If you have never experienced hot flashes, you cannot imagine how hard to handle them. Working women of certain age are ready to pay any price to get rid of those terrible symptoms. Hormone replacement therapy (HRT) looked like a good solution. However, there are lots of studies suggesting that women taking HRT are at a great risk of stroke, heart disease and breast cancer. And since soy is a natural food, many health-conscious women mistakenly believe it is a safe choice.

During menopause, a woman’s body produces less estrogen and progesterone. Soy protein has been considered as an alternative treatment, providing benefits of bone preservation and symptom relief, ever since researchers observed that women in Asia tend to have lower rates of bone loss and osteoporosis. Naturally, because of soy’s high phytoestrogen content, the food and supplement industries have widely promoted the message and promptly developed a variety of soy products and pharmaceutical alternatives.

Food Myth: Soy effective on menopause symptoms

Sorry ladies, but the latest series of disappointing studies show that soy supplements or foods are ineffective in alleviating hot flashes, bone loss and other menopause symptoms. Just take a look at the results of a new study “Soy isoflavones in the prevention of menopausal bone loss and menopausal symptoms: a randomized, double-blind trial” (http://www.ncbi.nlm.nih.gov/pubmed/21824950):

  • RESULTS: After 2 years, no significant differences were found between the participants receiving soy tablets (n = 122) and those receiving placebo (n = 126) regarding changes in bone mineral density in the spine, the total hip, or the femoral neck. A significantly larger proportion of participants in the soy group experienced hot flashes and constipation compared with the control group. No significant differences were found between groups in other outcomes.
  • CONCLUSIONS: In this population, the daily administration of tablets containing 200 mg of soy isoflavones for 2 years did not prevent bone loss or menopausal symptoms.

Food Myth: Soy effective on menopause symptomsAsian women eat small amounts of whole, mostly fermented non-GMO soybean products. To get more profit, in the western food industry the soybeans are separated into two fractions – protein and oil. There is nothing natural or safe about these products.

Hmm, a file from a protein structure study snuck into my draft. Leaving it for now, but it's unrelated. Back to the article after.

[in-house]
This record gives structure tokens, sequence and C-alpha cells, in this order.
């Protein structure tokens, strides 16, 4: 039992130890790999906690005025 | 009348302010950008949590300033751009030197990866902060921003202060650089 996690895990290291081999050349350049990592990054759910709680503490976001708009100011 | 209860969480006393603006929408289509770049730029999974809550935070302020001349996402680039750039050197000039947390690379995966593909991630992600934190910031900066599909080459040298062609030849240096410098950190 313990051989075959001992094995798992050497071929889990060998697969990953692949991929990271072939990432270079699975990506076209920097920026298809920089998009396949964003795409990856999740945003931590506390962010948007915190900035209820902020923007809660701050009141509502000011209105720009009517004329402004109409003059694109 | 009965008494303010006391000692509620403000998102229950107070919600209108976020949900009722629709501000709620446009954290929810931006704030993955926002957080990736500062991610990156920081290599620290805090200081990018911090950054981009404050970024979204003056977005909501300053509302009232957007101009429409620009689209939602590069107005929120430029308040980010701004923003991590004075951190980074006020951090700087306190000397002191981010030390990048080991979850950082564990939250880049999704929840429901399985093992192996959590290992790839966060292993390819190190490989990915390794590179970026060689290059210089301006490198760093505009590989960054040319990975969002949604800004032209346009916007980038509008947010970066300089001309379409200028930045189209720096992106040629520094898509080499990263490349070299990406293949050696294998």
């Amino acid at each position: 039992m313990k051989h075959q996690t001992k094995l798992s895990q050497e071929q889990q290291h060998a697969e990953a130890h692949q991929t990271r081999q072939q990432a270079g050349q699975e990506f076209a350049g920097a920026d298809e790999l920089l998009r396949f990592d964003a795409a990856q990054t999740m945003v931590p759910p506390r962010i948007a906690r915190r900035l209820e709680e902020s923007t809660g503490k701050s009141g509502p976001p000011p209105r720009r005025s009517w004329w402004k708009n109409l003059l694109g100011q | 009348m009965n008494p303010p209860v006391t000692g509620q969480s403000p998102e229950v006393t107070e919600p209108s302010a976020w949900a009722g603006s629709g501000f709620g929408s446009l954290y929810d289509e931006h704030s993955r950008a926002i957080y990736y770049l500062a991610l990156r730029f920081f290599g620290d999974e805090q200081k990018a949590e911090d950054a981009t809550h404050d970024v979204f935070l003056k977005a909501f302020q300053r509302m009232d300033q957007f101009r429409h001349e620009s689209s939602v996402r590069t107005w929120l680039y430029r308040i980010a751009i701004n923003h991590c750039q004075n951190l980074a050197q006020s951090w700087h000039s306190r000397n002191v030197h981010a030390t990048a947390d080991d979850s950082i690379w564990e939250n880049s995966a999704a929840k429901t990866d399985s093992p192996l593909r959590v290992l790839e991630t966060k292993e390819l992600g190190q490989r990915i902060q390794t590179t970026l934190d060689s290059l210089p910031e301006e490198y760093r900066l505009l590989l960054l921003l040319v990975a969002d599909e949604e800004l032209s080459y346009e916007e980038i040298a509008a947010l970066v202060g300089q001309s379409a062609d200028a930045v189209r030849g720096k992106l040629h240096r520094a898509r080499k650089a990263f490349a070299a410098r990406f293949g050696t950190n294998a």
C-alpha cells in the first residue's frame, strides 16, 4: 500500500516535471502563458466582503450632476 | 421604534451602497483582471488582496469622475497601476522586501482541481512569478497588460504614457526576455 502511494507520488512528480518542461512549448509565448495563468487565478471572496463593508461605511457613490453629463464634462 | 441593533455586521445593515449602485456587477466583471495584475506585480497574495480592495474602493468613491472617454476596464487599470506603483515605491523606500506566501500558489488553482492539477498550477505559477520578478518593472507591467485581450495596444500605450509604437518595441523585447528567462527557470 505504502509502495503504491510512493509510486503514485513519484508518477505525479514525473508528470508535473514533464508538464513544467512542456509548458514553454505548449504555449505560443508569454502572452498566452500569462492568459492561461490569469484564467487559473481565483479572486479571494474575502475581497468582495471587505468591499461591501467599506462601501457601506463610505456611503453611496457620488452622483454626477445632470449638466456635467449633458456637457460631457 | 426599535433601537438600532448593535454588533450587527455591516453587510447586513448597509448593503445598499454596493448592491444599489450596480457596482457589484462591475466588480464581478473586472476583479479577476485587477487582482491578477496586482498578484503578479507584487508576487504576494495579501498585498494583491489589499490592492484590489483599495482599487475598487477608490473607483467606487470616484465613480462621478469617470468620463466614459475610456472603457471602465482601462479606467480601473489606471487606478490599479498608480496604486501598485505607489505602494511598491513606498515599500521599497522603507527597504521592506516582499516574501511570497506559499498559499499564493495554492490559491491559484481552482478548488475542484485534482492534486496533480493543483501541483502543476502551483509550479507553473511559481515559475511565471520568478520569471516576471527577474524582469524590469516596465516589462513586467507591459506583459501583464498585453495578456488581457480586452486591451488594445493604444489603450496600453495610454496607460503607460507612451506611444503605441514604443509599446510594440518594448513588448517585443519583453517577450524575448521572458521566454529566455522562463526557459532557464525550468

Isoflavones from soybean products such as tofu, soybean oil, soy flour, soy milk, and soy lecithin disrupt the production of thyroid hormones by interfering with iodine uptake in the thyroid gland. This triggers the pituitary to release TSH (thyroid-stimulating hormone), which then promotes the growth of thyroid tissue, eventually leading to goiter. In fact, these produsts are goitrogens. And when the thyroid is suppressed, lots of health problems arise: anxiety, mood swings, insomnia, difficulty losing weight, difficulty conceiving children, digestive problems and food allergies.

Another threat is that soy foods also contain anti-nutritional factors such as saponins, soyatoxin, phytates, protease inhibitors, and oxalates, which can interfere with the digestive enzymes. In a small amount it is okay, but when soy foods are eaten in high quantities to treat menopausal symptoms, it’s simply dangerous.

Many studies have linked soy consumption to immune-system breakdown, digestive distress, thyroid dysfunction, cognitive decline, reproductive disorders, infertility, heart diseases and even cancer.

Food Myth: Soy effective on menopause symptoms

If you are currently taking soy to relieve your menopausal symptoms, you should know that not only is it ineffective, it could actually do more harm than good. Soy phytoestrogens do have the estrogenic effect of stimulating the growth of breast cancer cells in tissue cultures. So if soy is ineffective, even harmful, what options are women left with? They should stick with the basics – getting enough calcium and vitamin D, exercising regularly, resting well and trying to avoid stress.

To know more about how to eat soy so that it helps not hurts, you might read the following:

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